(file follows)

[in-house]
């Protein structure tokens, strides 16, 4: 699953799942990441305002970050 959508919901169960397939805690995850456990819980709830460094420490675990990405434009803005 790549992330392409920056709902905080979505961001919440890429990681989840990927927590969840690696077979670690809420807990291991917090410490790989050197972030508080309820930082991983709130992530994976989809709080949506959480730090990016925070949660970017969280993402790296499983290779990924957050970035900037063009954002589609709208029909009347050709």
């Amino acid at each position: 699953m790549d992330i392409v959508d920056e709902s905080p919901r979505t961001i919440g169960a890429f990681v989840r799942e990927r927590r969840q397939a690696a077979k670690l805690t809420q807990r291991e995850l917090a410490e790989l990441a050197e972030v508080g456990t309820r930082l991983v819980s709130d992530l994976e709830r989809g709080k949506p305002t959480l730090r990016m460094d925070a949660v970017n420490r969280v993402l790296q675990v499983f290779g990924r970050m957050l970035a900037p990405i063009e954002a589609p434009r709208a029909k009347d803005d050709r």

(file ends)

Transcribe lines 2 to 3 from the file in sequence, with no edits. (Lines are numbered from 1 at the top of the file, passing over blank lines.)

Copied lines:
């Protein structure tokens, strides 16, 4: 699953799942990441305002970050 959508919901169960397939805690995850456990819980709830460094420490675990990405434009803005 790549992330392409920056709902905080979505961001919440890429990681989840990927927590969840690696077979670690809420807990291991917090410490790989050197972030508080309820930082991983709130992530994976989809709080949506959480730090990016925070949660970017969280993402790296499983290779990924957050970035900037063009954002589609709208029909009347050709």
């Amino acid at each position: 699953m790549d992330i392409v959508d920056e709902s905080p919901r979505t961001i919440g169960a890429f990681v989840r799942e990927r927590r969840q397939a690696a077979k670690l805690t809420q807990r291991e995850l917090a410490e790989l990441a050197e972030v508080g456990t309820r930082l991983v819980s709130d992530l994976e709830r989809g709080k949506p305002t959480l730090r990016m460094d925070a949660v970017n420490r969280v993402l790296q675990v499983f290779g990924r970050m957050l970035a900037p990405i063009e954002a589609p434009r709208a029909k009347d803005d050709r």